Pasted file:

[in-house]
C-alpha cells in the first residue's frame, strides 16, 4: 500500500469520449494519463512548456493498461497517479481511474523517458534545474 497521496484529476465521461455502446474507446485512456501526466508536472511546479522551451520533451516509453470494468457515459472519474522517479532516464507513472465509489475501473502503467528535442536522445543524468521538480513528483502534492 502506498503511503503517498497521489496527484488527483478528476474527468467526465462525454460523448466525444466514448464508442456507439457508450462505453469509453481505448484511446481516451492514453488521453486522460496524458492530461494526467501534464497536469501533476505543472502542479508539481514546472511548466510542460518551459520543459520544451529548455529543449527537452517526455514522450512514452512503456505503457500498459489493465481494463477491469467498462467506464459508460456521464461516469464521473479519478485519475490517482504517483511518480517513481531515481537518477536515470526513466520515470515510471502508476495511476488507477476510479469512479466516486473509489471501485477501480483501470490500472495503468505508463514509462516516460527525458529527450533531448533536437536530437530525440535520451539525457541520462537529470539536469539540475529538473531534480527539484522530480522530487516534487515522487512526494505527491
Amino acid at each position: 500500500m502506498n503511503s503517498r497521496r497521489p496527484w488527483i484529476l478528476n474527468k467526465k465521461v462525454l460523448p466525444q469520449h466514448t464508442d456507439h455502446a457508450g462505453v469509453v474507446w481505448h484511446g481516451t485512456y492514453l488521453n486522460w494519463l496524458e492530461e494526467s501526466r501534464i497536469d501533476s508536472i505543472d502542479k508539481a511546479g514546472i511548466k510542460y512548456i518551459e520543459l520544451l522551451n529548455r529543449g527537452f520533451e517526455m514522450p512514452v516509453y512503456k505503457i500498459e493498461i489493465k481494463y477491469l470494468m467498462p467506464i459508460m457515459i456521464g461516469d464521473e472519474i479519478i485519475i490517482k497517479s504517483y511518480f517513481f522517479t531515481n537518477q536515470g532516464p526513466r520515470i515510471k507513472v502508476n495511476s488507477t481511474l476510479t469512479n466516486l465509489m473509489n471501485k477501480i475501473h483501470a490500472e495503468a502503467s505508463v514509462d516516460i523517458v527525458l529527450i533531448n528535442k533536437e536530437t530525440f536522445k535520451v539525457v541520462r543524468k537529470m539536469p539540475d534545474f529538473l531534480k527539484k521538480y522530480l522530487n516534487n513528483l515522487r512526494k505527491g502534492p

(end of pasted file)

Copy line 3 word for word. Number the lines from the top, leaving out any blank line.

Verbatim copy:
Amino acid at each position: 500500500m502506498n503511503s503517498r497521496r497521489p496527484w488527483i484529476l478528476n474527468k467526465k465521461v462525454l460523448p466525444q469520449h466514448t464508442d456507439h455502446a457508450g462505453v469509453v474507446w481505448h484511446g481516451t485512456y492514453l488521453n486522460w494519463l496524458e492530461e494526467s501526466r501534464i497536469d501533476s508536472i505543472d502542479k508539481a511546479g514546472i511548466k510542460y512548456i518551459e520543459l520544451l522551451n529548455r529543449g527537452f520533451e517526455m514522450p512514452v516509453y512503456k505503457i500498459e493498461i489493465k481494463y477491469l470494468m467498462p467506464i459508460m457515459i456521464g461516469d464521473e472519474i479519478i485519475i490517482k497517479s504517483y511518480f517513481f522517479t531515481n537518477q536515470g532516464p526513466r520515470i515510471k507513472v502508476n495511476s488507477t481511474l476510479t469512479n466516486l465509489m473509489n471501485k477501480i475501473h483501470a490500472e495503468a502503467s505508463v514509462d516516460i523517458v527525458l529527450i533531448n528535442k533536437e536530437t530525440f536522445k535520451v539525457v541520462r543524468k537529470m539536469p539540475d534545474f529538473l531534480k527539484k521538480y522530480l522530487n516534487n513528483l515522487r512526494k505527491g502534492p